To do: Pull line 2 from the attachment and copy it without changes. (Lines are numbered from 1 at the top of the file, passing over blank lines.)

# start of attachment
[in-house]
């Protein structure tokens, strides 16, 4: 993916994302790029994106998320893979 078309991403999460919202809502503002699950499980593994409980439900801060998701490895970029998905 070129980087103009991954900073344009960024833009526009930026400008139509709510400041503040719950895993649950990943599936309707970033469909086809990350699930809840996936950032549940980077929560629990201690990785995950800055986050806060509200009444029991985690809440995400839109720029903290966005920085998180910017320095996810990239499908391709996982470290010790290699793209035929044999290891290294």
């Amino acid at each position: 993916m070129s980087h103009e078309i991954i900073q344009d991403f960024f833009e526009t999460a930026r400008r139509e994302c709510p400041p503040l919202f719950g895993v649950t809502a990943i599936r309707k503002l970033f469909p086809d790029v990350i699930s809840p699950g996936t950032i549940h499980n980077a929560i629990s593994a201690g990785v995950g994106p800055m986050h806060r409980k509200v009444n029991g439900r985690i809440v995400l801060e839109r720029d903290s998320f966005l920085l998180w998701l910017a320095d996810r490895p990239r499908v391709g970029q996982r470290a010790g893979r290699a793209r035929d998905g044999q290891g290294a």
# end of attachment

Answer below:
């Protein structure tokens, strides 16, 4: 993916994302790029994106998320893979 078309991403999460919202809502503002699950499980593994409980439900801060998701490895970029998905 070129980087103009991954900073344009960024833009526009930026400008139509709510400041503040719950895993649950990943599936309707970033469909086809990350699930809840996936950032549940980077929560629990201690990785995950800055986050806060509200009444029991985690809440995400839109720029903290966005920085998180910017320095996810990239499908391709996982470290010790290699793209035929044999290891290294």